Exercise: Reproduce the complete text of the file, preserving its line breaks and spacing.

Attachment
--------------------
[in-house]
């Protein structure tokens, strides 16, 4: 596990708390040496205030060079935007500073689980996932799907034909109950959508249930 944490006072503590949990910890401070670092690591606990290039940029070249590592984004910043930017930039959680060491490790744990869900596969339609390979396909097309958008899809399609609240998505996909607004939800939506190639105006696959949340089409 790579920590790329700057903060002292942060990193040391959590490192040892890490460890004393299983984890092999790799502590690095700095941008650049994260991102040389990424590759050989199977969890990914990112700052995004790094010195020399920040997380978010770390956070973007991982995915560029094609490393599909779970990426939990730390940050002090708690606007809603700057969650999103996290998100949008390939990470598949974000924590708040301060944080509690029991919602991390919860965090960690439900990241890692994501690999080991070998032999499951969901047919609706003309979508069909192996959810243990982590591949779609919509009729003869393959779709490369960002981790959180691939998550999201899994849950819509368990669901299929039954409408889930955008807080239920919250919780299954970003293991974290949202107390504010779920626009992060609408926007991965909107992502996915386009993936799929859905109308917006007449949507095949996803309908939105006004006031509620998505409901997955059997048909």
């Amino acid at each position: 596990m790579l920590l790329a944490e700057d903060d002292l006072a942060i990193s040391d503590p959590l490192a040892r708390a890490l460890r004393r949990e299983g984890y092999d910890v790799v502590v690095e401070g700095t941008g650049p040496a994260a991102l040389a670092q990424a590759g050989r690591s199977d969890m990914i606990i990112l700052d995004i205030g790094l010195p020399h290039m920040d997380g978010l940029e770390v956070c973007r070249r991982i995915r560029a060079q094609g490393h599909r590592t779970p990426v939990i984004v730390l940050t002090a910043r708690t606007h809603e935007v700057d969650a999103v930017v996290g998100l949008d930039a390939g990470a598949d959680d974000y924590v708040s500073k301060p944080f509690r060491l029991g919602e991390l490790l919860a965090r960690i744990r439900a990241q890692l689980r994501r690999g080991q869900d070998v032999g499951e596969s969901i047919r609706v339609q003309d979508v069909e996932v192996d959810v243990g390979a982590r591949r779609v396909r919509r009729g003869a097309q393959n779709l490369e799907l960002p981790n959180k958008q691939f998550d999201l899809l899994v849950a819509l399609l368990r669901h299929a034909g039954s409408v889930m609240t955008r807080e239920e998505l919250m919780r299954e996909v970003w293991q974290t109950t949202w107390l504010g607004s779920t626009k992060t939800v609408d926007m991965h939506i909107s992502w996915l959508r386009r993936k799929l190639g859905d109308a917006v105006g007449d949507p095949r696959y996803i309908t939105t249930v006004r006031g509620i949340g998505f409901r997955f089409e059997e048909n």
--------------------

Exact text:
[in-house]
């Protein structure tokens, strides 16, 4: 596990708390040496205030060079935007500073689980996932799907034909109950959508249930 944490006072503590949990910890401070670092690591606990290039940029070249590592984004910043930017930039959680060491490790744990869900596969339609390979396909097309958008899809399609609240998505996909607004939800939506190639105006696959949340089409 790579920590790329700057903060002292942060990193040391959590490192040892890490460890004393299983984890092999790799502590690095700095941008650049994260991102040389990424590759050989199977969890990914990112700052995004790094010195020399920040997380978010770390956070973007991982995915560029094609490393599909779970990426939990730390940050002090708690606007809603700057969650999103996290998100949008390939990470598949974000924590708040301060944080509690029991919602991390919860965090960690439900990241890692994501690999080991070998032999499951969901047919609706003309979508069909192996959810243990982590591949779609919509009729003869393959779709490369960002981790959180691939998550999201899994849950819509368990669901299929039954409408889930955008807080239920919250919780299954970003293991974290949202107390504010779920626009992060609408926007991965909107992502996915386009993936799929859905109308917006007449949507095949996803309908939105006004006031509620998505409901997955059997048909």
């Amino acid at each position: 596990m790579l920590l790329a944490e700057d903060d002292l006072a942060i990193s040391d503590p959590l490192a040892r708390a890490l460890r004393r949990e299983g984890y092999d910890v790799v502590v690095e401070g700095t941008g650049p040496a994260a991102l040389a670092q990424a590759g050989r690591s199977d969890m990914i606990i990112l700052d995004i205030g790094l010195p020399h290039m920040d997380g978010l940029e770390v956070c973007r070249r991982i995915r560029a060079q094609g490393h599909r590592t779970p990426v939990i984004v730390l940050t002090a910043r708690t606007h809603e935007v700057d969650a999103v930017v996290g998100l949008d930039a390939g990470a598949d959680d974000y924590v708040s500073k301060p944080f509690r060491l029991g919602e991390l490790l919860a965090r960690i744990r439900a990241q890692l689980r994501r690999g080991q869900d070998v032999g499951e596969s969901i047919r609706v339609q003309d979508v069909e996932v192996d959810v243990g390979a982590r591949r779609v396909r919509r009729g003869a097309q393959n779709l490369e799907l960002p981790n959180k958008q691939f998550d999201l899809l899994v849950a819509l399609l368990r669901h299929a034909g039954s409408v889930m609240t955008r807080e239920e998505l919250m919780r299954e996909v970003w293991q974290t109950t949202w107390l504010g607004s779920t626009k992060t939800v609408d926007m991965h939506i909107s992502w996915l959508r386009r993936k799929l190639g859905d109308a917006v105006g007449d949507p095949r696959y996803i309908t939105t249930v006004r006031g509620i949340g998505f409901r997955f089409e059997e048909n």